In earnings released last Thursday, Amazon reported slowing sales growth and its second consecutive quarterly loss, which included a write-down of the company’s stake in electric vehicle maker Rivian. Most of the weakness in the company’s core operations occurred on the e-commerce side, which earlier this year wound up with more staffing and warehouse capacity than it needed. The company had made investment decisions in 2020 based on the initial surge in demand following the onset of the Covid-19 pandemic. By the time that capacity came online in early 2022, consumers had begun pulling back on purchases of certain goods.
As a result, Amazon eventually began to focus on cutting costs and increasing productivity in warehouses. Because Amazon has such high labor turnover — more than 100% a year for warehouse workers — it didn’t take very long to reduce headcount. Amazon employed about 1.5 million people by the end of June, down about 180,000 from a peak in the first quarter. On its earnings call last week, the company said that right-sizing of the labor force had been mostly completed by the early part of May.
But Amazon, like the rest of the US economy, is more than moving packages between warehouses, trucks and homes. Revenue from Amazon Prime subscriptions, advertising and the Amazon Web Services cloud-computing business all grew by double digits on a year-over-year basis in each of the first two quarters of 2022. That has shored up revenue despite the downturn in e-commerce. Amazon’s stock price surged 10% on Friday in response to the latest results.
Currently, Amazon’s staffing levels are stable but likely to grow as the e-commerce machinery gears up for another busy holiday season. And the company says it is going to shift its investment spending more toward the lucrative cloud business and content for its Prime Video product. Spending on e-commerce is likely to grow more conservatively.
Amazon’s story is a microcosm for the hope people have for a soft landing of the US economy over the next few quarters.
Parts of the US economy are currently in recession. Housing construction has turned down over the past few months as homebuyers pulled back in response to higher mortgage rates. Retailers are focused on reducing their elevated inventory levels rather than restocking their shelves. The auto industry is partly paralyzed as it waits for enough semiconductors to put into vehicles to meet consumer demand. And segments of the technology industry are cutting spending to adjust to the less-exuberant investor environment.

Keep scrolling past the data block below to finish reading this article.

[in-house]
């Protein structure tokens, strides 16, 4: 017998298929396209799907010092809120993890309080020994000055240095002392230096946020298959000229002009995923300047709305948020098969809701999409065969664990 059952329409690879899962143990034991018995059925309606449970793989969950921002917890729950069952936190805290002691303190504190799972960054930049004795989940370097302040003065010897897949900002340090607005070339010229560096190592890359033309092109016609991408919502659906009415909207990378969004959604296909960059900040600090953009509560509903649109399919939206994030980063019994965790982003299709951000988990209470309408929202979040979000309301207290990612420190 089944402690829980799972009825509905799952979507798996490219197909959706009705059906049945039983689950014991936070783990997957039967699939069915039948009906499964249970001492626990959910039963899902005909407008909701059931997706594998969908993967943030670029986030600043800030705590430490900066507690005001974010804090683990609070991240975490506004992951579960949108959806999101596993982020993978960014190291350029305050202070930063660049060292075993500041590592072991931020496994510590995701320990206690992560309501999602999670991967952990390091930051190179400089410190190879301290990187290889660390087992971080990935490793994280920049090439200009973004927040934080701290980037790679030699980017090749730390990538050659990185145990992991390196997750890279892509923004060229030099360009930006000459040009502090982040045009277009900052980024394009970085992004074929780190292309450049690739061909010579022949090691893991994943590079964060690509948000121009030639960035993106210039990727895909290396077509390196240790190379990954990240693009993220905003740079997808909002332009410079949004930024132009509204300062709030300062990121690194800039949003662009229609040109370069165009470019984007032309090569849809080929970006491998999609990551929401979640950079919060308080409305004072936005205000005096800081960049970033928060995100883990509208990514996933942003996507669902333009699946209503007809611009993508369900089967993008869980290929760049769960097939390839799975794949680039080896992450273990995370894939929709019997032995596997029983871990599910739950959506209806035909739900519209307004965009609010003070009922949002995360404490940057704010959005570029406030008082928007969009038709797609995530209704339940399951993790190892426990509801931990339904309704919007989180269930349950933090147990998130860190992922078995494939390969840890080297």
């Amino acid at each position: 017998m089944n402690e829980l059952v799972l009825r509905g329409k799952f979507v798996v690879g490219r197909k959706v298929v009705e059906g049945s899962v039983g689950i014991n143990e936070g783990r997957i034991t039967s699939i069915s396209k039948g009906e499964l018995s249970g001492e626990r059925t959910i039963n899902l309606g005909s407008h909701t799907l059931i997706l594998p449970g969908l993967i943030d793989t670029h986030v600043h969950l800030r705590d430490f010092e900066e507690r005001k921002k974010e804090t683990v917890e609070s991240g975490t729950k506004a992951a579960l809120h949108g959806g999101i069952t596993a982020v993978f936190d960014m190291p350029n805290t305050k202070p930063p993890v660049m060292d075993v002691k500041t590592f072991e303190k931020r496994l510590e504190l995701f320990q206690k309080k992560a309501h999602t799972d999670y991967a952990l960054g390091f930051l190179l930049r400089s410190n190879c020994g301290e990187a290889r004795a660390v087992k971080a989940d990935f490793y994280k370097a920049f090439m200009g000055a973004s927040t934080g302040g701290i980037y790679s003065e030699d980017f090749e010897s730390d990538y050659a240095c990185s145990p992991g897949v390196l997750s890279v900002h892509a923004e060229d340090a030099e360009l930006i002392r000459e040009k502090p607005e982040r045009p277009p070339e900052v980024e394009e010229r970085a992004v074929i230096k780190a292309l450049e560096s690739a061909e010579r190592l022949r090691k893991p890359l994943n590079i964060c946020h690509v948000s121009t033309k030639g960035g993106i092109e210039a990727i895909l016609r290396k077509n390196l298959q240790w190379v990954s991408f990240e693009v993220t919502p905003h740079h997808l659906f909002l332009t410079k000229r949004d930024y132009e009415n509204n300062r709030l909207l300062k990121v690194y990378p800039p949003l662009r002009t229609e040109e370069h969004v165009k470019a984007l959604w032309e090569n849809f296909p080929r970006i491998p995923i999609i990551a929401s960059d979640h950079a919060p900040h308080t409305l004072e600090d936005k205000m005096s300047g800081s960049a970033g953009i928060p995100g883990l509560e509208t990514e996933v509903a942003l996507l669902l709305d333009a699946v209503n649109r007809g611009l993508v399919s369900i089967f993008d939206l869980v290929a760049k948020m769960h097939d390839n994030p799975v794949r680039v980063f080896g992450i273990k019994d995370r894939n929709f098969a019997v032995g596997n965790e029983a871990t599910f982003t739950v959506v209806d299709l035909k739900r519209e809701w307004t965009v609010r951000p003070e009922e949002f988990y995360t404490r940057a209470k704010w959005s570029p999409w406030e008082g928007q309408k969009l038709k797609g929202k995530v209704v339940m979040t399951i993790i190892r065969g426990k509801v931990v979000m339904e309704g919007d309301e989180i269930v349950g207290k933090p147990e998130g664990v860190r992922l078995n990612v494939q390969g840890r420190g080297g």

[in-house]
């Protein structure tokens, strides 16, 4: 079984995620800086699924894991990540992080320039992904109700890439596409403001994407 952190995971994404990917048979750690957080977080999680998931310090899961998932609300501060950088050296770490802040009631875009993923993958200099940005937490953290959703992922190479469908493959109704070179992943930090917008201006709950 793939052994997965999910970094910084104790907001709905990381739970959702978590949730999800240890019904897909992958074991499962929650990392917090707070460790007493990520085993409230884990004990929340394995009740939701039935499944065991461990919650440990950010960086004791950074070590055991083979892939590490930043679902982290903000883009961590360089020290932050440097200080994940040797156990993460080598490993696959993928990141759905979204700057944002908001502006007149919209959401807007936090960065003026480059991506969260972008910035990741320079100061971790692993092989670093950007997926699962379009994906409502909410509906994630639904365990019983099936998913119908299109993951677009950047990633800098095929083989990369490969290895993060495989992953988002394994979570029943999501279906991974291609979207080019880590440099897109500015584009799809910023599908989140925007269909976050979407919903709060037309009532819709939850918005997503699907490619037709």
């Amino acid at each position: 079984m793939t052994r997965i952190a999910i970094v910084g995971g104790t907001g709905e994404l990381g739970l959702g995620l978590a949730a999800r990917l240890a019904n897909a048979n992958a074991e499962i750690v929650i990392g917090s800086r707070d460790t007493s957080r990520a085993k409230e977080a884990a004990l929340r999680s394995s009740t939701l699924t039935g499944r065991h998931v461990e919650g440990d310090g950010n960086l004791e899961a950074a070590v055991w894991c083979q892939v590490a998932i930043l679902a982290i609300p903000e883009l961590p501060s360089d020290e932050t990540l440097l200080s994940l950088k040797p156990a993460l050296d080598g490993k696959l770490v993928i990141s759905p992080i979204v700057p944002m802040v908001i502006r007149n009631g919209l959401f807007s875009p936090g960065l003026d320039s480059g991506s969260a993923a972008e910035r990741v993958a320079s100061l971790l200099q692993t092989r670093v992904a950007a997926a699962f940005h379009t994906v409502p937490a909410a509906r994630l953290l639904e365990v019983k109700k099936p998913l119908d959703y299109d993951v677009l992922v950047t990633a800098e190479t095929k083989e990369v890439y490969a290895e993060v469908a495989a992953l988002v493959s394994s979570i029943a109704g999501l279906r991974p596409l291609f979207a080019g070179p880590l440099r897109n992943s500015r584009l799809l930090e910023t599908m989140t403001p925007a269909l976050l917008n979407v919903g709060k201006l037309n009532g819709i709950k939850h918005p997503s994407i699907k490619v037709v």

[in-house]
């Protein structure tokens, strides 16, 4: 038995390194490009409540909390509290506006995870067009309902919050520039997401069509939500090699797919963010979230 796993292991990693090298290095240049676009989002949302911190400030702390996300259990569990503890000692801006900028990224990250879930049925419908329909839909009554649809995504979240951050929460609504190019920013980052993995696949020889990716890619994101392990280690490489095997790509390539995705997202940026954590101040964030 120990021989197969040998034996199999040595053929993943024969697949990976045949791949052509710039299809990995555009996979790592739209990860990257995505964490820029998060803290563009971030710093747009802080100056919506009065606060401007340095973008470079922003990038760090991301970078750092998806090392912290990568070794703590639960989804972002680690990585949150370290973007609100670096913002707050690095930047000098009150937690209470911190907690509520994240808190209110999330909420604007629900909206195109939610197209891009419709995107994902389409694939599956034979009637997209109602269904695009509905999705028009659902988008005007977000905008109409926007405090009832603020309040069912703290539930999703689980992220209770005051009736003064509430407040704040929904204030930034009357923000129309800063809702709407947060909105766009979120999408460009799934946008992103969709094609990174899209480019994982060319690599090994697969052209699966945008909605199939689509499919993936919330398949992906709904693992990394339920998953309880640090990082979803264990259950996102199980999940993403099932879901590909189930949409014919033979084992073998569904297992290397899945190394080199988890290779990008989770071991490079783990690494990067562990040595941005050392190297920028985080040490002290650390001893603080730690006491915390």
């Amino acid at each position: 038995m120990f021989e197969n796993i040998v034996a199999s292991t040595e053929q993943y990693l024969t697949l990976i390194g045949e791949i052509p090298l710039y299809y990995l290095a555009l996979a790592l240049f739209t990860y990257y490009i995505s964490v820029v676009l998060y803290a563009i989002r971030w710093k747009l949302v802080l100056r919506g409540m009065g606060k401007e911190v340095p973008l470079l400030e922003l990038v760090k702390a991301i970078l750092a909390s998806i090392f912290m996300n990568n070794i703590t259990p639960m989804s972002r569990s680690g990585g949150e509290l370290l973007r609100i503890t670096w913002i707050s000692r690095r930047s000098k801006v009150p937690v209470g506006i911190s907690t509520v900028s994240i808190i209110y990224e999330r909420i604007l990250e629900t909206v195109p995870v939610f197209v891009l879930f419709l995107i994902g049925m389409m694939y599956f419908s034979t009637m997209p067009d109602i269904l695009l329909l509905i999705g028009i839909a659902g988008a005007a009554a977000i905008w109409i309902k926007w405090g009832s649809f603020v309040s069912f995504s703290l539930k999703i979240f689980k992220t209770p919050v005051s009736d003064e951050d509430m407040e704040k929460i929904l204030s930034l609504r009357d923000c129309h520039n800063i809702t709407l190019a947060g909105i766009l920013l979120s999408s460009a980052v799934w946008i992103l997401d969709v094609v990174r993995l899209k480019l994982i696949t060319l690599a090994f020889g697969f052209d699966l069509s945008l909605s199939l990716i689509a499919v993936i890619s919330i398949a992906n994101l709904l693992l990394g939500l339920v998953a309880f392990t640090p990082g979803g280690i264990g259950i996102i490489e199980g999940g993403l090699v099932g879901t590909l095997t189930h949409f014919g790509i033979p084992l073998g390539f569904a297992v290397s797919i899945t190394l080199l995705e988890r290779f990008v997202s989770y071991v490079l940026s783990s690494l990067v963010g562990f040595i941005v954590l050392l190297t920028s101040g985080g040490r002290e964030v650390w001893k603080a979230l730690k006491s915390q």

Yet for now, the rest of the economy has been strong enough to keep employment growing. Airlines are still trying to staff up. Consumer demand for travel and leisure remains strong. State and local governments have budget surpluses and are still trying to claw back jobs that were lost during the pandemic. A massive infrastructure bill passed by Congress will lead to hiring and investing all over the country.
The question is whether the latter categories are strong enough to offset weakness in significant areas of the economy, but not so strong that they keep inflation high. Markets have grown more optimistic about this possibility over the past month, and why not? If Amazon can shed 10% of its headcount over a few months without skipping a beat — and without that loss rippling throughout the labor market as a whole — anything seems possible.
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This column does not necessarily reflect the opinion of the editorial board or Bloomberg LP and its owners.
Conor Sen is a Bloomberg Opinion columnist. He is founder of Peachtree Creek Investments and may have a stake in the areas he writes about.
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